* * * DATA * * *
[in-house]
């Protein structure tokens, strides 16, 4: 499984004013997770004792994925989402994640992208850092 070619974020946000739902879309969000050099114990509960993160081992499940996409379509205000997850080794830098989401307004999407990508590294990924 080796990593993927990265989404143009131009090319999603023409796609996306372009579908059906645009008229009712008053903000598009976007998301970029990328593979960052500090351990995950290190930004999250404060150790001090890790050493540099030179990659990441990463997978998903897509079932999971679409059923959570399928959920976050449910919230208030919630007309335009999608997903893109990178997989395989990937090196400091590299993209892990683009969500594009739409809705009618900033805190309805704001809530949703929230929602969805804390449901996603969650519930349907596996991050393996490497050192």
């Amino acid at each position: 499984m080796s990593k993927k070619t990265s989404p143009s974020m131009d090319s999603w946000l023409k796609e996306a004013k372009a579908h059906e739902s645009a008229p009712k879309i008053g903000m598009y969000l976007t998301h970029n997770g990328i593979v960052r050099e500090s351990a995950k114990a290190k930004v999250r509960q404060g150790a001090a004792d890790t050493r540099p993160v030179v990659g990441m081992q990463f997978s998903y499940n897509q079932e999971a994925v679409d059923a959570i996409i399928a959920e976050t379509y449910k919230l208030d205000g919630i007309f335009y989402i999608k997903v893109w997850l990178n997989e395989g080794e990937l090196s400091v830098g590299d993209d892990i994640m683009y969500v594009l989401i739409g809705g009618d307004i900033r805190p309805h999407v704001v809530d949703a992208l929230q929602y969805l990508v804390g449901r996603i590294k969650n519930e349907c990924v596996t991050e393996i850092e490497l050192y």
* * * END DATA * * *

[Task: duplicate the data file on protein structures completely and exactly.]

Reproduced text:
[in-house]
């Protein structure tokens, strides 16, 4: 499984004013997770004792994925989402994640992208850092 070619974020946000739902879309969000050099114990509960993160081992499940996409379509205000997850080794830098989401307004999407990508590294990924 080796990593993927990265989404143009131009090319999603023409796609996306372009579908059906645009008229009712008053903000598009976007998301970029990328593979960052500090351990995950290190930004999250404060150790001090890790050493540099030179990659990441990463997978998903897509079932999971679409059923959570399928959920976050449910919230208030919630007309335009999608997903893109990178997989395989990937090196400091590299993209892990683009969500594009739409809705009618900033805190309805704001809530949703929230929602969805804390449901996603969650519930349907596996991050393996490497050192």
């Amino acid at each position: 499984m080796s990593k993927k070619t990265s989404p143009s974020m131009d090319s999603w946000l023409k796609e996306a004013k372009a579908h059906e739902s645009a008229p009712k879309i008053g903000m598009y969000l976007t998301h970029n997770g990328i593979v960052r050099e500090s351990a995950k114990a290190k930004v999250r509960q404060g150790a001090a004792d890790t050493r540099p993160v030179v990659g990441m081992q990463f997978s998903y499940n897509q079932e999971a994925v679409d059923a959570i996409i399928a959920e976050t379509y449910k919230l208030d205000g919630i007309f335009y989402i999608k997903v893109w997850l990178n997989e395989g080794e990937l090196s400091v830098g590299d993209d892990i994640m683009y969500v594009l989401i739409g809705g009618d307004i900033r805190p309805h999407v704001v809530d949703a992208l929230q929602y969805l990508v804390g449901r996603i590294k969650n519930e349907c990924v596996t991050e393996i850092e490497l050192y």